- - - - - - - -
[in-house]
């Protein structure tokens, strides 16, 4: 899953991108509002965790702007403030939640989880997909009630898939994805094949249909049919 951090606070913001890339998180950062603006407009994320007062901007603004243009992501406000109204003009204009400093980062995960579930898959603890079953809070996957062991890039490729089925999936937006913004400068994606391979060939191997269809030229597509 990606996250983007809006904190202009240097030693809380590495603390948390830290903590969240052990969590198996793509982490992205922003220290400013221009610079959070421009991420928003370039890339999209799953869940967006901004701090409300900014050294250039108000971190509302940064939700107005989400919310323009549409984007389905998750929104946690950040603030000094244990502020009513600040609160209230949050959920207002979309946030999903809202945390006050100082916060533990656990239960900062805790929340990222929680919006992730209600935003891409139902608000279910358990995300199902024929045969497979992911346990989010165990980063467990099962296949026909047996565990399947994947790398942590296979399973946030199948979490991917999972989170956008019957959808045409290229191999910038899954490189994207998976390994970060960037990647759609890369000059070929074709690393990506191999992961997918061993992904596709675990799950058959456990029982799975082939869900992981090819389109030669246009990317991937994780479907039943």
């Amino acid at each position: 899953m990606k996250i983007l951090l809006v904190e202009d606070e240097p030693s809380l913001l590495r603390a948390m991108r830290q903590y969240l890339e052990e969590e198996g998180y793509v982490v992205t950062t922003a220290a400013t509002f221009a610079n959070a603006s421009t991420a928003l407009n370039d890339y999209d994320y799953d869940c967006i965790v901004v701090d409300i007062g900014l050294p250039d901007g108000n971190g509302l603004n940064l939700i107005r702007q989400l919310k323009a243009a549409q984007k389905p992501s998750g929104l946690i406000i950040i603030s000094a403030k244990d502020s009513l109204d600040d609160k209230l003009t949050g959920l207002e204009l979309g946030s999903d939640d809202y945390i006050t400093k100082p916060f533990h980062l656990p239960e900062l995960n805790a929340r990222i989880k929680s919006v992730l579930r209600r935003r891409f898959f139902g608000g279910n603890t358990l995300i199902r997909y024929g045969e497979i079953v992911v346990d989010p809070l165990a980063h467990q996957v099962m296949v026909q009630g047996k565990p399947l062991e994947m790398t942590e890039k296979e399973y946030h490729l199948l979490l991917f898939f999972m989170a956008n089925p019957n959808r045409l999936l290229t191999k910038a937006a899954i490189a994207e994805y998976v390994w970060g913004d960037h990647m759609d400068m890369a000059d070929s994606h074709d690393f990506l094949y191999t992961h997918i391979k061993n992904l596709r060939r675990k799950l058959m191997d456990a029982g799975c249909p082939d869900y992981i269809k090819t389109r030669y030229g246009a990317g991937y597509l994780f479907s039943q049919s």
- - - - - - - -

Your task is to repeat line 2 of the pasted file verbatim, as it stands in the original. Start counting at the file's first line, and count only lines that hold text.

């Protein structure tokens, strides 16, 4: 899953991108509002965790702007403030939640989880997909009630898939994805094949249909049919 951090606070913001890339998180950062603006407009994320007062901007603004243009992501406000109204003009204009400093980062995960579930898959603890079953809070996957062991890039490729089925999936937006913004400068994606391979060939191997269809030229597509 990606996250983007809006904190202009240097030693809380590495603390948390830290903590969240052990969590198996793509982490992205922003220290400013221009610079959070421009991420928003370039890339999209799953869940967006901004701090409300900014050294250039108000971190509302940064939700107005989400919310323009549409984007389905998750929104946690950040603030000094244990502020009513600040609160209230949050959920207002979309946030999903809202945390006050100082916060533990656990239960900062805790929340990222929680919006992730209600935003891409139902608000279910358990995300199902024929045969497979992911346990989010165990980063467990099962296949026909047996565990399947994947790398942590296979399973946030199948979490991917999972989170956008019957959808045409290229191999910038899954490189994207998976390994970060960037990647759609890369000059070929074709690393990506191999992961997918061993992904596709675990799950058959456990029982799975082939869900992981090819389109030669246009990317991937994780479907039943």